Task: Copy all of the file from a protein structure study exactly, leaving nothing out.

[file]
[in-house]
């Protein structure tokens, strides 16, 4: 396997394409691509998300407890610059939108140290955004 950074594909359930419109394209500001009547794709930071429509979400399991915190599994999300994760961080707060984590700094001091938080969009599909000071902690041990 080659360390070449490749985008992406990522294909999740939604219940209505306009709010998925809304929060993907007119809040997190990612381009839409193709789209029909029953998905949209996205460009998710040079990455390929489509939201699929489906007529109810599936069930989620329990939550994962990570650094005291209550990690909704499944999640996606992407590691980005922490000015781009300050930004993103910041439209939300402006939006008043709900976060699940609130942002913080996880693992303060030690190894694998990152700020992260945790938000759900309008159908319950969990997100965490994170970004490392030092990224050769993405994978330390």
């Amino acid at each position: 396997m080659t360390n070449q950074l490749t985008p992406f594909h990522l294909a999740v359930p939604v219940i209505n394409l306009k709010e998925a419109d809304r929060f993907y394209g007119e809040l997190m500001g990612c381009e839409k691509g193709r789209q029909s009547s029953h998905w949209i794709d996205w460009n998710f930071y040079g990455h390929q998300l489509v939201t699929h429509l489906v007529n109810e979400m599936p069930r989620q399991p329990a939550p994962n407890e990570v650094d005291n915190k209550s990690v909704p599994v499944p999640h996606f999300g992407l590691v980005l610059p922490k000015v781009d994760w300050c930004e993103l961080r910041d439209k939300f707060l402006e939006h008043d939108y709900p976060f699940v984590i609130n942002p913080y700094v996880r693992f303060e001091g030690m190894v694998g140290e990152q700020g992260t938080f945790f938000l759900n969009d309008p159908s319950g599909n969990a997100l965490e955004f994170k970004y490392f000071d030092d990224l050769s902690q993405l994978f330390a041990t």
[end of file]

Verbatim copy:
[in-house]
């Protein structure tokens, strides 16, 4: 396997394409691509998300407890610059939108140290955004 950074594909359930419109394209500001009547794709930071429509979400399991915190599994999300994760961080707060984590700094001091938080969009599909000071902690041990 080659360390070449490749985008992406990522294909999740939604219940209505306009709010998925809304929060993907007119809040997190990612381009839409193709789209029909029953998905949209996205460009998710040079990455390929489509939201699929489906007529109810599936069930989620329990939550994962990570650094005291209550990690909704499944999640996606992407590691980005922490000015781009300050930004993103910041439209939300402006939006008043709900976060699940609130942002913080996880693992303060030690190894694998990152700020992260945790938000759900309008159908319950969990997100965490994170970004490392030092990224050769993405994978330390």
């Amino acid at each position: 396997m080659t360390n070449q950074l490749t985008p992406f594909h990522l294909a999740v359930p939604v219940i209505n394409l306009k709010e998925a419109d809304r929060f993907y394209g007119e809040l997190m500001g990612c381009e839409k691509g193709r789209q029909s009547s029953h998905w949209i794709d996205w460009n998710f930071y040079g990455h390929q998300l489509v939201t699929h429509l489906v007529n109810e979400m599936p069930r989620q399991p329990a939550p994962n407890e990570v650094d005291n915190k209550s990690v909704p599994v499944p999640h996606f999300g992407l590691v980005l610059p922490k000015v781009d994760w300050c930004e993103l961080r910041d439209k939300f707060l402006e939006h008043d939108y709900p976060f699940v984590i609130n942002p913080y700094v996880r693992f303060e001091g030690m190894v694998g140290e990152q700020g992260t938080f945790f938000l759900n969009d309008p159908s319950g599909n969990a997100l965490e955004f994170k970004y490392f000071d030092d990224l050769s902690q993405l994978f330390a041990t």